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Jan. 7, 1851: Foucault's Pendulum Experiment

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Jan. 7, 1851: Foucault's Pendulum Experiment
1851: Léon Foucault uses a pendulum to demonstrate the rotation of the Earth. It is the first direct visual evidence not based on watching the stars circle in the sky.
Jean Bernard Léon Foucault was born in 1819. His mother wanted him to become a doctor, but he dropped out of medical school when he made his first scientific discovery: He couldn’t stand the sight of blood.
Without formal scientific training, he worked as a lab assistant and continued tinkering. He used the new Daguerreotype photographic process to take the first photograph of the sun. Together with Armand Fizeau, in 1850 he devised a way to use rotating mirrors to measure the speed of light. They observed that light travels more slowly in water than in air.
Scientists had been trying for two centuries to drop objects from towers and measure their drift as the planet spun beneath them. It didn't work: too quick, too crude, too many interfering factors.
Foucault had an insight. A pendulum hanging on a wire and swinging directly north and south would appear to the observer to slowly move its plane of oscillation as the Earth turned underneath it.
To grasp this, just picture a pendulum at the North Pole. It starts at zero degrees longitude and swings back and forth, as the Earth spins below it. For every hour it's going back and forth, the Earth will have moved 15 degrees of longitude eastward. The effect is less farther away from the poles, but it's still there.
After weeks of work in the cellar of his home, Foucault hung a 5-kilogram (11-pound) pendulum from a 2-meter (6½-foot) cable in January 1851. He observed a small clockwise motion of the pendulum's apparent plane of oscillation. The pendulum was going straight back and forth, but the Earth moved for Foucault.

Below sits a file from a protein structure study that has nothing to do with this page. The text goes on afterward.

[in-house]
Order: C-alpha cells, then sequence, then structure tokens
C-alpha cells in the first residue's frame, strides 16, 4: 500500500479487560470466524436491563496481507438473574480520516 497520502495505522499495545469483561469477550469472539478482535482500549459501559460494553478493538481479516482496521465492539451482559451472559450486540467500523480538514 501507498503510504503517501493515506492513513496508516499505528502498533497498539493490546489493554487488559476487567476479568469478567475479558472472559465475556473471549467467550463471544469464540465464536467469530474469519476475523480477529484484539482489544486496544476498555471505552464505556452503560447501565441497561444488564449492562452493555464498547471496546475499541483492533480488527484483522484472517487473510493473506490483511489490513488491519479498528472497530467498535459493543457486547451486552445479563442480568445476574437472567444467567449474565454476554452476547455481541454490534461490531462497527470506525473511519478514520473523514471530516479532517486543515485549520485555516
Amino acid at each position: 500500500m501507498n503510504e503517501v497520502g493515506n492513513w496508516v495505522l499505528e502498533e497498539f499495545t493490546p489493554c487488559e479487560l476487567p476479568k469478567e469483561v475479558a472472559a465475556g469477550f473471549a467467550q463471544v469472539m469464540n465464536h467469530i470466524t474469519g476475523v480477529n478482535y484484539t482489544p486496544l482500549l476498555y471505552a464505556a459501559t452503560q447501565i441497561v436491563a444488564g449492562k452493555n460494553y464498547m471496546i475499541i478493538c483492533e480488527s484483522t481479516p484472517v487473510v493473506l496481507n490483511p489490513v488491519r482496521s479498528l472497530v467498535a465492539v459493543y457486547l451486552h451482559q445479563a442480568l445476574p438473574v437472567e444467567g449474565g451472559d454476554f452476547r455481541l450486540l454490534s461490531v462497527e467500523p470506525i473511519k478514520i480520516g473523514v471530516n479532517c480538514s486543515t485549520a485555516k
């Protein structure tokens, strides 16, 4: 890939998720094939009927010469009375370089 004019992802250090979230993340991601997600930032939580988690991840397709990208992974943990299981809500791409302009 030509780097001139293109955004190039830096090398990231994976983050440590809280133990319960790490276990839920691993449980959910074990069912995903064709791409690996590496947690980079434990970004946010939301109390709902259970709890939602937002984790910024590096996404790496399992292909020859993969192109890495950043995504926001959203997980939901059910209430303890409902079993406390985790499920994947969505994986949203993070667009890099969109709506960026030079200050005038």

(Sources disagree on whether the crucial experiment took place on Feb. 6, Feb. 7 or Feb. 8. We've taken the middle course here.)
Foucault refined his apparatus and also derived his "sine law" showing the governing influence of latitude on how much a free-swinging pendulum would move. Specifically, the angular speed (in clockwise degrees per sidereal day) is 360 times the sine of the latitude. A Foucault pendulum will rotate through a full 360 degrees at the North Pole (the sine of 90 degrees is 1), but not at all at the equator (the sine of zero degrees is zero).
Foucault arranged a demonstration for the scientists of Paris on Feb. 3. He told them, "You are invited to see the Earth turn." And so they did, as they watched Foucault's pendulum move on an 11-meter wire at the Paris observatory.
French President Louis Napoléon was a science buff, and he arranged for Foucault to give a public demonstration of his remarkable pendulum on March 31. Under the lofty roof of the Pantheon in Paris, Foucault hung a 62-pound brass sphere on a 220-foot cable. A pointer attached to the bottom of the sphere traced patterns in sand on a low wood platform.
The public was dazzled. President Napoleon soon became Emperor Napoleon III, and he gave Foucault the position of Physicist Attached to the Imperial Observatory. While there, Foucault's work on the centrifugal governor improved the precision of surveying instruments.
Despite Foucault's imperial support, the university-trained scientists of Paris sniffed at him as an untrained upstart. They turned him down several times for membership in the French Academy of Sciences, before finally admitting him in 1865. Foucault died in 1868 at the age of 49.
Source: Various

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